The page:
Stanford Adverse Event Initiative Saves $3.2M in Annual Liability Costs
Stanford University's clinics and hospitals have reduced annual liability premiums by $3.2 million since it implemented a program to disclose and investigate adverse event reports, according to a report published by the Institute for Healthcare Improvement, American Medical News reports.
TheÂ program also facilitates apologizing to and compensating patients for adverse events when deemed appropriate.Â
The initiative has lowered the frequency of medical liability claims by 36% compared with the rate from two years before the program began.
The Stanford University Medical Indemnity & Trust Insurance -- which covers 1,800 faculty physicians at the university's School of Medicine, the Lucile Packard Children's Hospital and the Stanford Hospital & Clinics -- established the program in 2007.
How the Program Works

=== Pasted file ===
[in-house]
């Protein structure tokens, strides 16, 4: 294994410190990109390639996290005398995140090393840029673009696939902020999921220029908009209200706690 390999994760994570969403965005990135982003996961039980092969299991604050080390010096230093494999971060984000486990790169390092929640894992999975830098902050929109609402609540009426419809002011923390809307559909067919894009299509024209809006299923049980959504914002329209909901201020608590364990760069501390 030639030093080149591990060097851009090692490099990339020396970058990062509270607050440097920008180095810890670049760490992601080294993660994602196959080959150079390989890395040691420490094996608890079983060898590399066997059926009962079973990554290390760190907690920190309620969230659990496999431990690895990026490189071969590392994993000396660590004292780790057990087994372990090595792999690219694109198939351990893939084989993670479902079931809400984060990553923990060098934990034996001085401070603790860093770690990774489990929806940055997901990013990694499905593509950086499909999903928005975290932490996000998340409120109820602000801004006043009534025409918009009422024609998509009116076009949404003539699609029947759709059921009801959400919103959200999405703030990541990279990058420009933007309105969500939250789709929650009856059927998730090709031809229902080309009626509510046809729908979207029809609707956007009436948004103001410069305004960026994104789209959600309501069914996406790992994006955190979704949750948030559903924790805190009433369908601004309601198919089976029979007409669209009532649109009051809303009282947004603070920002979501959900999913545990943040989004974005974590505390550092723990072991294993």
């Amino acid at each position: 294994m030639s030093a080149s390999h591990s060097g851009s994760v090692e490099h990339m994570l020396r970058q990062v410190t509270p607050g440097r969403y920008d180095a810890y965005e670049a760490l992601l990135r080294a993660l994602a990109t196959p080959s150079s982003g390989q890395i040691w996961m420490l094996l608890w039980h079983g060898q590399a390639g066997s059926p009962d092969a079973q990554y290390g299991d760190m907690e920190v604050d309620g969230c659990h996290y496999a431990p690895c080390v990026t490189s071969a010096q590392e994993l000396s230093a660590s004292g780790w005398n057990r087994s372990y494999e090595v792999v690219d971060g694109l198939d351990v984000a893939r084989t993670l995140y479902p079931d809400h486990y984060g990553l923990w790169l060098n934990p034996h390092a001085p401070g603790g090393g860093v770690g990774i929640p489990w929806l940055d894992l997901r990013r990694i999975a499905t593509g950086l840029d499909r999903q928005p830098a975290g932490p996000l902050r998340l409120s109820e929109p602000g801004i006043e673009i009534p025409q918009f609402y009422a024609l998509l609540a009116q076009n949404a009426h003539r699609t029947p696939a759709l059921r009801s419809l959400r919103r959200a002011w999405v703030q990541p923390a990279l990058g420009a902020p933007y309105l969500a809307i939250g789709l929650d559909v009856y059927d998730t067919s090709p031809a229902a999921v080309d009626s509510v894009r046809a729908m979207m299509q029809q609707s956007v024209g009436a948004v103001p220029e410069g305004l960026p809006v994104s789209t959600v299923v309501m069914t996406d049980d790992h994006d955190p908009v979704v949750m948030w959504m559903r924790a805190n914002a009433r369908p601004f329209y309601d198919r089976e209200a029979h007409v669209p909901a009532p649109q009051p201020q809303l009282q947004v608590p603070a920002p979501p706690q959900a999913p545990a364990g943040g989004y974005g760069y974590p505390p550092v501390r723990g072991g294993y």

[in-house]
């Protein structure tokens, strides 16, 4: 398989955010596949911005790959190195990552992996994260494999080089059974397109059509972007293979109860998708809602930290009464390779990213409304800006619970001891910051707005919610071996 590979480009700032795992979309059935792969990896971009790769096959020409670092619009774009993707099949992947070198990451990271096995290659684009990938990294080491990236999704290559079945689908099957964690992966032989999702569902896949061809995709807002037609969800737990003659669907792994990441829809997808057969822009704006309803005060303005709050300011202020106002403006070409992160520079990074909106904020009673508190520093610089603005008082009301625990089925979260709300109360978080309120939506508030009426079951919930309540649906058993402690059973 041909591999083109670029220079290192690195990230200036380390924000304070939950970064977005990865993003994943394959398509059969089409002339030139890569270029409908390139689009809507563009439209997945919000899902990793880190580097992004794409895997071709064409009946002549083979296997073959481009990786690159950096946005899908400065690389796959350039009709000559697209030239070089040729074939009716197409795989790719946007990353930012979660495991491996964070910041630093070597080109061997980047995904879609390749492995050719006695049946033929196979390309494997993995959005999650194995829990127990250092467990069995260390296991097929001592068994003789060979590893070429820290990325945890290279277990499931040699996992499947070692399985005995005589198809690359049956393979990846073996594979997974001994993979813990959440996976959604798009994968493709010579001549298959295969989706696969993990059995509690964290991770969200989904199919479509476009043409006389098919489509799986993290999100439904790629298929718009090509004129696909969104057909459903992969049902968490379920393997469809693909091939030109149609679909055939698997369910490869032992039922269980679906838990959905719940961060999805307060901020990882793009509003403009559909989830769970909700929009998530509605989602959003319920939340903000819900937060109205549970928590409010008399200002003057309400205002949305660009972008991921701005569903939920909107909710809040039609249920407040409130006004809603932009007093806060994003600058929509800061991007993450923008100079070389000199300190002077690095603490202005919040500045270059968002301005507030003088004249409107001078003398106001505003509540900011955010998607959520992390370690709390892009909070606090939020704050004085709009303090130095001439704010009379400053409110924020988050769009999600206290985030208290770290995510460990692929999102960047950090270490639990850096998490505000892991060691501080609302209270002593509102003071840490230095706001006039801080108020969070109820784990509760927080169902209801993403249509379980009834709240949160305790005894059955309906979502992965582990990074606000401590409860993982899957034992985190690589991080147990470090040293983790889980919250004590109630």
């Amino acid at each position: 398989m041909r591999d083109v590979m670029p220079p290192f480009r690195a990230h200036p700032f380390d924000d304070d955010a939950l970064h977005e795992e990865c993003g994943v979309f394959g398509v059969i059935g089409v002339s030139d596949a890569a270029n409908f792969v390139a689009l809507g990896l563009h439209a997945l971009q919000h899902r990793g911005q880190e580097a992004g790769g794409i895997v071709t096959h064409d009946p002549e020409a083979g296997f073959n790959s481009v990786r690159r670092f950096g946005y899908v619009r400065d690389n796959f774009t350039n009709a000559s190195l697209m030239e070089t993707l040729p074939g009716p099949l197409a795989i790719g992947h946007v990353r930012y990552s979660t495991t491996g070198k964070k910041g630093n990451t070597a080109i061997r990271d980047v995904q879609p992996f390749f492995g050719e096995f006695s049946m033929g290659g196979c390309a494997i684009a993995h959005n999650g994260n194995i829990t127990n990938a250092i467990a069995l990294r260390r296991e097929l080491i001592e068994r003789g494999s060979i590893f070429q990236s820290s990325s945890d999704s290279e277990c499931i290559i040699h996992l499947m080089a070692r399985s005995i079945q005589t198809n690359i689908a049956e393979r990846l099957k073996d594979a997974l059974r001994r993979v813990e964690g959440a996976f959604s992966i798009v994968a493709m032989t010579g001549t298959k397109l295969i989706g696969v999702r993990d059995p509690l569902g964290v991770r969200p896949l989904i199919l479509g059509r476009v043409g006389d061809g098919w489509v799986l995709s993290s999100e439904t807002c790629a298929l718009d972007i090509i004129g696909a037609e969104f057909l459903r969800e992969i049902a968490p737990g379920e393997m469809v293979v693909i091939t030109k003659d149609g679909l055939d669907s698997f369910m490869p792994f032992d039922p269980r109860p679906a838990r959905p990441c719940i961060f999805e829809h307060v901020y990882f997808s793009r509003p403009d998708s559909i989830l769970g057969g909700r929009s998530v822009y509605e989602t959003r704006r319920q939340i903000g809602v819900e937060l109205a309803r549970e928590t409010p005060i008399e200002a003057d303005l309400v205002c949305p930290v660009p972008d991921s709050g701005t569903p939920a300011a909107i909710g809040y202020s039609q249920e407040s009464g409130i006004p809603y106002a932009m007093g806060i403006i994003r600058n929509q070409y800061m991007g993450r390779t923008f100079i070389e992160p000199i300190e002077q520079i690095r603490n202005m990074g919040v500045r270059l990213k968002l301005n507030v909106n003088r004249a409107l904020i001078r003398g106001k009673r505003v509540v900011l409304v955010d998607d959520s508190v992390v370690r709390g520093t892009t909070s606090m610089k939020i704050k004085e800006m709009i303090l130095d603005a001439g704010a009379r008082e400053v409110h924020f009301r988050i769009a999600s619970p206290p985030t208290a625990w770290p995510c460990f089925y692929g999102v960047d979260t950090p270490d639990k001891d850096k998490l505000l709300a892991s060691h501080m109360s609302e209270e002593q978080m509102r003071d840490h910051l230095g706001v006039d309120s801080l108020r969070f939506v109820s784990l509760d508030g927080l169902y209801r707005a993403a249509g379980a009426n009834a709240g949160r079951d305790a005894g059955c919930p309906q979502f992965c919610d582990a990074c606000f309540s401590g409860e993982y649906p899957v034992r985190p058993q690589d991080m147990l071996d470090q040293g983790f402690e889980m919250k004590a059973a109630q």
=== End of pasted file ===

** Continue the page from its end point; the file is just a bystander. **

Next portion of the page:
The program calls for the insurer to investigate adverse events that physicians or other staff report within 90 days of the occurrence, unless legal action has been taken.
Within a week, investigators try to assess whether the event could have been prevented.
If the event could have been avoided, the patient's family is notified and offered an apology, and compensation is discussed.
Jeffrey Driver, chief risk officer at the insurance company, said that physicians practicing at Stanford and covered by another liability insurer generally agree to the compensation offer.
According to the report, hospitals, physician practices and other health care organizations should have a plan in place to address adverse events.
Jim Conway -- a co-author of the report and a senior fellow at the institute -- said some hospitals and health care organizations are reluctant to share their adverse event experiences publicly. However, there is a growing movement toward a more transparent and patient-centered method of responding to adverse events, he said (O'Reilly, American Medical News, 10/31).This is part of the California Healthline Daily Edition, a summary of health policy coverage from major news organizations. Sign up for an email subscription.